It is without doubt a fact that the Framers wanted a deliberative legislative body. That’s why they divided the Congress into two houses—to provide a vital check and balance. Supermajority rule in the Senate upends the Framers’ intentions: It places too great a check on the House—without the House’s consent. More specifically, it inflicts an institutional injury on the House, as the “active principle of government” that the House is unable to redress. This is exactly what worried James Madison, Alexander Hamilton, and others who bitterly criticized supermajority rules.

Yes, as defenders of the filibuster point out, the Senate has a right to make rules as to its own proceedings, but trifling with majority rule crosses textual red lines. Beyond the aforementioned Vice President Voting Clause in Article 1, Section 3, there is also the “Presentment Clause” of Article I, Section 7, which says in two places—yes, twice—that any bill or resolution passed by the House and Senate, “shall, before it becomes law, be presented to the President,” and if sent back, then it must be “approved by two thirds of each House.” The Presentment Clause would make no sense if the Senate required more than a majority to send it to the president in the first place. Finally, there is the Enumeration of Super Majority Rules, the seven times in the text of the Constitution that specifically lay out where and when a supermajority is expressly required.

One might nevertheless ask, why not by majority rule permit Congress [to institute] rule by supermajority? Of course this is an academic question—for Congress, by vote of both Houses, has never adopted a supermajority rule. The filibuster is simply a rule of the Senate, which has the effect of limiting the ability of the Congress to act. But Congress itself has never approved it. Yes, there has long been a cloture rule for the so-called “talking” filibuster. In 1917, the Senate adopted such a rule, which then required a two-thirds vote—now reduced to three-fifths. And while this rule did have a disgraceful and pernicious effect in race-related matters, the talking filibuster of old only on rare occasions held up a majority vote, maybe once or twice a year or not at all. But in our time, the talking filibuster for which the rule was intended is gone; no one has to talk to block a bill. And what was a procedural rule to get to a vote faster is now a rule that stops a vote from happening at all.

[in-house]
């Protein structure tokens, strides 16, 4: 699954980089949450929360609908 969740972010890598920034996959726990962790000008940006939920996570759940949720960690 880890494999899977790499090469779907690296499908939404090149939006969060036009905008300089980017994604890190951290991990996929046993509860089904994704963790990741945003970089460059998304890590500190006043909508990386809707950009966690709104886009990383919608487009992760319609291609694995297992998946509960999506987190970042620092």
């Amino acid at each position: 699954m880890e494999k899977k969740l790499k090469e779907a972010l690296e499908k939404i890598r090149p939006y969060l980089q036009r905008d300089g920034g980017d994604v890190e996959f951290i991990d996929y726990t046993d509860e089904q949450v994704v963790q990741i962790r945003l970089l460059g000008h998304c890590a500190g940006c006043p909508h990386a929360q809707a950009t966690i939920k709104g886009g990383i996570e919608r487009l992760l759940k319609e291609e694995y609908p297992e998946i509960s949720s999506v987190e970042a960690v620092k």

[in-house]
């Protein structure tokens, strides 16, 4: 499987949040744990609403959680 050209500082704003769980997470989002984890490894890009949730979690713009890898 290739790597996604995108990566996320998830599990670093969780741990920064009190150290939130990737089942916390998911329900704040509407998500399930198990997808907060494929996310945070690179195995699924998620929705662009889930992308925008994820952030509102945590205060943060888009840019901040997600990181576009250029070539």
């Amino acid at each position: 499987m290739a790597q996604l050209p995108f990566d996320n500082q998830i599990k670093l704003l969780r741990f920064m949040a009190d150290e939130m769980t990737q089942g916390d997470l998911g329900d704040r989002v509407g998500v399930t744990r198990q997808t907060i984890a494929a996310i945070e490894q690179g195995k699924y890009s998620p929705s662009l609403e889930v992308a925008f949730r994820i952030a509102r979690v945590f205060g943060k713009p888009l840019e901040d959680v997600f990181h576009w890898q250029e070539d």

No, Congress has not adopted and never would adopt such a rule. Why would the House consent? As it now exists, it lets the Senate place a much greater check on legislation passed by the House than the Framers ever intended. It’s bad enough that this upsets the balance of power between the Senate and House, but it also upends the balance of power between the federal government and the states. The Senate, representing the states, is blocking the House, representing the people.

For the sake of argument, let us assume the text of the Constitution is less explicit than it actually is. Allowing Rule 22, which bars a vote by the majority without even active debate, still violates two fundamental canons of constitutional interpretation. The first canon, or rule, is the expressio unius principle—listing the exceptions for supermajority implies the exclusion of all others. That principle is basic in constitutional interpretation. In the case of Powell v. McCormack, the Supreme Court barred the U.S. House from excluding Adam Clayton Powell as a member because of “unethical conduct.” That was not one of the bases listed in the Constitution, and the listing of those bases implied the exclusion of others.

Additionally, to allow the Senate to add a supermajority rule would violate a second canon, the so-called Federalism Canon—which calls for the balance between federal and state power to be left alone. The filibuster changes the relative balance of power between the Senate, representing the states, and the House, representing the people. It is no accident that in blocking voting rights legislation, it is being used to protect the states from being regulated.

Harris, as chair, could reach the same conclusions. Rather than just hope a Senate majority uses the “nuclear option” to rid us of the filibuster, she could press the button. For the reasons above, she could declare the supermajority for cloture to be in conflict with Article I.

She may fail in the attempt. A majority can overturn a ruling of the chair. It is not so easy even for some Democrats in the Senate to give up the filibuster. There are many, many other bills that the senators take up other than voting rights legislation. So individual senators are caught in a dilemma worthy of a class in game theory—though glad to remove it for A, they do not want to remove it for B, or maybe C, or maybe D, or maybe an unknown X that will arrive later in their six-year terms. So the filibuster remains in place forever—except now for the budget and for nominations to judgeships and political positions. In these two cases, the budget and nominations, there is no choice but to get rid of the filibuster or there would be institutional collapse of the courts and of the executive branch.